One of the most popular companion breeds, the Dalmatian is a dog of medium size, identified by its famous black and white coat all over the world. Besides being a great family dog, they are renowned for their firefighting skills.
These spotted dogs have a sturdy muscular body that is smooth and symmetrically shaped.
Head: Balanced and well-proportioned
Eyes: Well-set, rounded and medium in size
Ears: Wide at its base, tapering to form a rounded tip
Muzzle: Powerful and at level to the top of its skull
Neck: Long and properly arched
Tail: Slightly curved, tapered to the tip
At birth, they have a plain coat, and the spots begin to develop by the time they are two or three weeks old. By the time they are one month, a majority of the spots develop. However, they continue to get them as long as they live, though the numbers are comparatively less. The spots are sized between 30 and 60 mm, mostly being of a brown or black color.
|Other names||Carriage Dog, Plum Pudding Dog, Leopard Carriage Dog, Spotted Coach Dog, Firehouse Dog|
|Coat||Fine, dense, short, close-fitting, sleek, glossy|
|Color||White and black; white and lemon; white and orange; white and liver brown; white, black and tan; white, liver and tan|
|Average life expectancy (How long do they live)||10 to 18 years|
|Size (How big do they get)||Medium|
|Height of a full grown Dalmatian||Male: 23 to 24 inches; Female: 22 to 23 inches|
|Weight of a full grown Dalmatian||45 to 70 pounds|
|Litter size||Approximately 7 to 8 puppies|
|Behavioral characteristics||Smart, outgoing, dynamic, energetic, alert|
|Good with children||Yes, preferably older kids|
|Barking tendency||Low (only when the need arises)|
|Climate compatibility||Dwells in warm and temperate climate and intolerant too cold|
|Shedding (Do they shed)||Yes, excessively|
|Competitive Registration Qualification/Information||AKC, FCI, CKC, UKC, NZKC, KC(UK)|
There has been a lot of controversy about the actual origin of the Dalmatian. According to the FCI, Croatia is said to be its country of origin, with historical sources validating this information. In fact, their name has stemmed from Dalmatia, the historical region in Croatia, where they were actually said to develop. The churches of Croatia had paintings of the Dalmatian on their walls while its mention was also made in their chronicles. The Dalmatian nomads used them as a guard as well as a companion dog.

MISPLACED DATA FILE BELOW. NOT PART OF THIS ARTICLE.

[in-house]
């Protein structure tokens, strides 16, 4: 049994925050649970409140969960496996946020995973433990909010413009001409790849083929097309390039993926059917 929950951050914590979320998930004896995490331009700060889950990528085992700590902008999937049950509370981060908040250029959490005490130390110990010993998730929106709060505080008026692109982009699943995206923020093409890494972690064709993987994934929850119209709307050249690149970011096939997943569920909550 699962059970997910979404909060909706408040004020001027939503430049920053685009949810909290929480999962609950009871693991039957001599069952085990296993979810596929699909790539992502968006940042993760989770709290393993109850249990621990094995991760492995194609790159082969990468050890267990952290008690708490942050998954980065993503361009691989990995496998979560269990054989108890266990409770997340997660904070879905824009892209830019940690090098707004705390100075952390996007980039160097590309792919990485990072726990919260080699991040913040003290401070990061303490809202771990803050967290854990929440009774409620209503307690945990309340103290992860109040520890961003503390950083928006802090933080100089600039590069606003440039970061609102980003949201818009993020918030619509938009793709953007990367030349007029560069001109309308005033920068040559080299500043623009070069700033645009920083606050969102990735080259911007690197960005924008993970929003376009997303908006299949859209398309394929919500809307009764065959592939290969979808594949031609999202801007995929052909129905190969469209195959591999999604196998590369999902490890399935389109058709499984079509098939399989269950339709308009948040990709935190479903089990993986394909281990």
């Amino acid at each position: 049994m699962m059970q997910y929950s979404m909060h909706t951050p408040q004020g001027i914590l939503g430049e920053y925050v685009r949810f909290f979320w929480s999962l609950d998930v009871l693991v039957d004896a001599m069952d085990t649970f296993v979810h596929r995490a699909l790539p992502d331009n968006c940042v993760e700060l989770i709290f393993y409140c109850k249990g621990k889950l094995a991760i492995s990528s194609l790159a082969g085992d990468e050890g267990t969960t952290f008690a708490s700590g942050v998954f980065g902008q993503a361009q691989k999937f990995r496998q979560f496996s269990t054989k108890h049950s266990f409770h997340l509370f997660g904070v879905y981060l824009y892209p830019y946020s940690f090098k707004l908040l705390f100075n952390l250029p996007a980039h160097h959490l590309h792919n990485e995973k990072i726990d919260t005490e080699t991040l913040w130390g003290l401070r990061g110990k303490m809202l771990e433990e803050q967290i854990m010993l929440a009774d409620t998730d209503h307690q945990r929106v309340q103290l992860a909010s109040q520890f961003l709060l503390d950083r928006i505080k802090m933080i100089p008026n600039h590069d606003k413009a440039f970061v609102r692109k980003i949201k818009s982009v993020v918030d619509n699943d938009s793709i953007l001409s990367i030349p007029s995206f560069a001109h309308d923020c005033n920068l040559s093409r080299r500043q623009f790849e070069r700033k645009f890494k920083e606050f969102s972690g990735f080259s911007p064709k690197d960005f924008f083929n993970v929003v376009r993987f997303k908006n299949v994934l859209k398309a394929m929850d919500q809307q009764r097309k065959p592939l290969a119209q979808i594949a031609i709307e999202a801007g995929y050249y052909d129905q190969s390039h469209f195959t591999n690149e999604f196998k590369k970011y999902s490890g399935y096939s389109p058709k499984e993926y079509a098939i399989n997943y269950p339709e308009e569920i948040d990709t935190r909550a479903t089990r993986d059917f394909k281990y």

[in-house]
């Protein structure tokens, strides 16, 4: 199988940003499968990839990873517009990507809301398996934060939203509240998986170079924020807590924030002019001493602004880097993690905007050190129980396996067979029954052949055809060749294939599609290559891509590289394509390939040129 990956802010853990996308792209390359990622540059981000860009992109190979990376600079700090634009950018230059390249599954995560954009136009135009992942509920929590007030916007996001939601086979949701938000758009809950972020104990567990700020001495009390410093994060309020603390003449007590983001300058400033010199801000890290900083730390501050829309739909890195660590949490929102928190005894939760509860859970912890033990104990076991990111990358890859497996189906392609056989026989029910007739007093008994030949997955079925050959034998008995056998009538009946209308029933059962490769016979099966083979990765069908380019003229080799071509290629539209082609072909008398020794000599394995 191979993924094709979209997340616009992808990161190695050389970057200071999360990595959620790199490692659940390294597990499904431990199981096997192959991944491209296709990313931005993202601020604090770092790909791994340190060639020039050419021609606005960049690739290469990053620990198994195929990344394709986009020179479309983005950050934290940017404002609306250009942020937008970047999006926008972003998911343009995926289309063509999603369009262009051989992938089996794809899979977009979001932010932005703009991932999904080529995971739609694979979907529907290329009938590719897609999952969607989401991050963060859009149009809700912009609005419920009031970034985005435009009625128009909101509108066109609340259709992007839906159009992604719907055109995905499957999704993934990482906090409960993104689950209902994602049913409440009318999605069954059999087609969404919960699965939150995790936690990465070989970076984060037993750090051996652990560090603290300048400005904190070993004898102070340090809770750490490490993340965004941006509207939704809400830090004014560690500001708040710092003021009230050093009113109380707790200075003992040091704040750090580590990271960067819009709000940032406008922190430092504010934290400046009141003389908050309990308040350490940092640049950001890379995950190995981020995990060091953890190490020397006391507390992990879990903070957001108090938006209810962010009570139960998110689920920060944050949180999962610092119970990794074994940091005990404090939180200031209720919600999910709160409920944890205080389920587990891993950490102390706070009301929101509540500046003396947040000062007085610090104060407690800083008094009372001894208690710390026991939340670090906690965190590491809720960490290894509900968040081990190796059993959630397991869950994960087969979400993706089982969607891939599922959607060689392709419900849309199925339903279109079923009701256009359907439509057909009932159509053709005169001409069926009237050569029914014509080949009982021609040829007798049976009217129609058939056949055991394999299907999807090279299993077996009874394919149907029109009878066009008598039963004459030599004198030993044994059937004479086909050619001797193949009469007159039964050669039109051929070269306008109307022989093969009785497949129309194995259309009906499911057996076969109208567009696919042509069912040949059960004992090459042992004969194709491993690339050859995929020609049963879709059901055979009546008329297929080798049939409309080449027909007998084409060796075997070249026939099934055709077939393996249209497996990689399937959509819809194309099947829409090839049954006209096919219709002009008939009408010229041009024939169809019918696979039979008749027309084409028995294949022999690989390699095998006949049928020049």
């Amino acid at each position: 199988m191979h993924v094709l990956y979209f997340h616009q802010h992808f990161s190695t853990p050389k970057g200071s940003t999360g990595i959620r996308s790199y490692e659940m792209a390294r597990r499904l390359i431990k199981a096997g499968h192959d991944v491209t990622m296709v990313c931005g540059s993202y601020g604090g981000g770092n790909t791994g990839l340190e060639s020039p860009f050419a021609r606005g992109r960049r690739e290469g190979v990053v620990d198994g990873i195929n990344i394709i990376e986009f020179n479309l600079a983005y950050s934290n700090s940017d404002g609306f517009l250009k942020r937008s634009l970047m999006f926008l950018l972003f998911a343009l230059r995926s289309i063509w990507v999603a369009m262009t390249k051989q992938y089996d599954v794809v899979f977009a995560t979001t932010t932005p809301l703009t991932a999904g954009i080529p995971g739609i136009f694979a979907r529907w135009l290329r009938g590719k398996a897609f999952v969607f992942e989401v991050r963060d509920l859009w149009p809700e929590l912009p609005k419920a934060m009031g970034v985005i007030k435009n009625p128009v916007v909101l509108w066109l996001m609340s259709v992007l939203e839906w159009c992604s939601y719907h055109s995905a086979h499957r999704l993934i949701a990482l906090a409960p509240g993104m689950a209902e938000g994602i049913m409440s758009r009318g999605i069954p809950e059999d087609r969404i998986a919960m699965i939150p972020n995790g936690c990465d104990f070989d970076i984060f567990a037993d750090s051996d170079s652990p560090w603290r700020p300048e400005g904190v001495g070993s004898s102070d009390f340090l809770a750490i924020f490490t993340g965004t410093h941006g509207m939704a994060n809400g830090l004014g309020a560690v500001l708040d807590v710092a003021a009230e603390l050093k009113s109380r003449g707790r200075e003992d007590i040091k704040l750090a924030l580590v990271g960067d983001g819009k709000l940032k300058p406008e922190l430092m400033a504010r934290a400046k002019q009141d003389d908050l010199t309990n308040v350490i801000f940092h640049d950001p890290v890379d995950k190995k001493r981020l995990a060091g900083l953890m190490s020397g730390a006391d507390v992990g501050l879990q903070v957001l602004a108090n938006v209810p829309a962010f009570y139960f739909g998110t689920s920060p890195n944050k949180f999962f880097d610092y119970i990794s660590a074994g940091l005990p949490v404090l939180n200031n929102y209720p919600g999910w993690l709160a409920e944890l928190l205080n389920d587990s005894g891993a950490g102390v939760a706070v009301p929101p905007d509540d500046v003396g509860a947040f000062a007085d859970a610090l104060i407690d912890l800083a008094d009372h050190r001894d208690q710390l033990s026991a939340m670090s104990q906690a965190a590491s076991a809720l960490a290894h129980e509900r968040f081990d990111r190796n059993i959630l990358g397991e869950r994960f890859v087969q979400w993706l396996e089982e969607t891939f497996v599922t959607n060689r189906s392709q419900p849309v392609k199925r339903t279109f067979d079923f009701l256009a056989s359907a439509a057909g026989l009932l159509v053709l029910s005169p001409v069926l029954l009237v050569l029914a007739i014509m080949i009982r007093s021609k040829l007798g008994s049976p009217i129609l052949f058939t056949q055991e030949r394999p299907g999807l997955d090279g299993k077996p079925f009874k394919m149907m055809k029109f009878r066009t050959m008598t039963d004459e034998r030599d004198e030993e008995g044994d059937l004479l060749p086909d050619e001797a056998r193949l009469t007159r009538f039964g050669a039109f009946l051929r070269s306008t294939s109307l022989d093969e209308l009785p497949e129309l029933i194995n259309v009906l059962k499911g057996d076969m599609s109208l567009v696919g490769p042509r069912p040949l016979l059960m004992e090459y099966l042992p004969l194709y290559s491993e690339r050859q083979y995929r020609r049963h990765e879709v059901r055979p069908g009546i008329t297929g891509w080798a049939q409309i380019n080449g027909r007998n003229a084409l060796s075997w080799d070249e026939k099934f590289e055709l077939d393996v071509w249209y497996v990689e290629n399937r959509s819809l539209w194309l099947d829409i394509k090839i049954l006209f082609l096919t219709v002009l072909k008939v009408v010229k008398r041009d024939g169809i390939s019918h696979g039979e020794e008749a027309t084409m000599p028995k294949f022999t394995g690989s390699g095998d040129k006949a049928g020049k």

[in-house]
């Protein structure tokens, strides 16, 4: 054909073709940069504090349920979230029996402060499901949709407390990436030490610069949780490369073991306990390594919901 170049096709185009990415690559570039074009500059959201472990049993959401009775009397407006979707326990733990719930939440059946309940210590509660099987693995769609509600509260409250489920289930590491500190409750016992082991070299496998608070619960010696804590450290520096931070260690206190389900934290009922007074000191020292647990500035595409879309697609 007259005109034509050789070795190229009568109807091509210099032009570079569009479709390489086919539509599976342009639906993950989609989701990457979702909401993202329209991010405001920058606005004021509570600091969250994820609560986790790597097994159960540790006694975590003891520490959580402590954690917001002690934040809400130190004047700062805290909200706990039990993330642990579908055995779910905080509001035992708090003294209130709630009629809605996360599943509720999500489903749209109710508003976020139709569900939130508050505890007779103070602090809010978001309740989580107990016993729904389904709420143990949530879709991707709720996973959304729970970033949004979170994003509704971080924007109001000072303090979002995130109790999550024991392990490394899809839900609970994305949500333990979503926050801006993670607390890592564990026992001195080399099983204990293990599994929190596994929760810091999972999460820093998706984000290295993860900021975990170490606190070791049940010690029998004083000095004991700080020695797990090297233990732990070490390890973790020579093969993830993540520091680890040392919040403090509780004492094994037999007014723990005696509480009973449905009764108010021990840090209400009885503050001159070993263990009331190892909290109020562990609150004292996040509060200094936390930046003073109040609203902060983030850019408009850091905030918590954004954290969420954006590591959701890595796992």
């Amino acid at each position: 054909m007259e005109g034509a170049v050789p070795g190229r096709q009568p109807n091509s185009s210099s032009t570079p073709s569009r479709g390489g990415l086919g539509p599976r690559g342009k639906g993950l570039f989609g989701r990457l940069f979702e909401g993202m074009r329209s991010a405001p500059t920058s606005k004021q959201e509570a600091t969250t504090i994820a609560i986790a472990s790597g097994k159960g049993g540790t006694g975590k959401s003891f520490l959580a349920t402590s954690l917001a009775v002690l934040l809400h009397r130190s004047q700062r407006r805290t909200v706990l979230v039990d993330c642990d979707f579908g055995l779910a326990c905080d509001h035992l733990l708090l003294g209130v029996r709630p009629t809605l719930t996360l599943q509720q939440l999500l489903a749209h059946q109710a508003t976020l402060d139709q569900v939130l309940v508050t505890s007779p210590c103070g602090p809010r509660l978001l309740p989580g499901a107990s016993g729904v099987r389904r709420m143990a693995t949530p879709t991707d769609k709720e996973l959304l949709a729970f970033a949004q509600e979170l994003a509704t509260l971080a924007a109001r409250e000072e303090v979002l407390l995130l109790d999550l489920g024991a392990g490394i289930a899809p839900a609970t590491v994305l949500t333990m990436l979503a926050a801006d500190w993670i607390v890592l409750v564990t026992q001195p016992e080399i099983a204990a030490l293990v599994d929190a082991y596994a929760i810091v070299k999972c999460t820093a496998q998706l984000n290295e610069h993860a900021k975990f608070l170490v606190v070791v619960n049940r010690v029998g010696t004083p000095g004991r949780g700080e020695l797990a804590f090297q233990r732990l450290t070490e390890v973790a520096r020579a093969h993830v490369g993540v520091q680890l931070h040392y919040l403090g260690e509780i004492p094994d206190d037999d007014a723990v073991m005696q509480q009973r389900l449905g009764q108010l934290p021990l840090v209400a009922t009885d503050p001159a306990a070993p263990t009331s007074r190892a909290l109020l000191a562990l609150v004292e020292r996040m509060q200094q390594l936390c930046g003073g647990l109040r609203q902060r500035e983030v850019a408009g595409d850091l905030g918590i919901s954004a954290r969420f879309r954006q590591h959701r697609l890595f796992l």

However, when it comes to the development of this breed, England has to be credited for the same. They were mostly the pets of the English nobles who even nicknamed them as Spotted Dick, English Coach Dogs (since they were seen trotting by, beside carriages pulled by horses), and Plum Pudding Dog (their spots were similar to the fruit and nut candies that formed a common part of the Brit’s holiday dessert). Vero Shaw, an Englishman, was credited for setting up the first standard of the breed, though unofficially, in the year 1882.
The Dalmatian Club in England developed in 1890, which led on to establishing the breed’s official standard. Their popularity gradually spread to all over Europe and eventually they reached the United States of America. They entered the stud book of the American Kennel Club in 1888 and the Dalmatian Club of America was established in 1905 for the purpose of protecting, preserving as well as promoting the breed.
As carriage dogs: In Dalmatia as well as England, they were used for running beside coaches driven by horses or even beneath it in between the axel. The Dal also guarded the horses when they rested.
In fire services: It is this bonding of theirs with horses that made them efficient firefighting dogs particularly in the United States. When the horses drew the fire engines, these dogs trotted along, also guarding and comforting the equines that are mostly known to be afraid of fire. Though horse-drawn engines are no more in vogue, these dogs are still used for guarding a firehouse alongside its equipment, being a preferred pet choice for most firefighters. Pi Kappa Alpha International Fraternity of West Virginia, engaged in firefighting uses the Dalmatian as its mascot.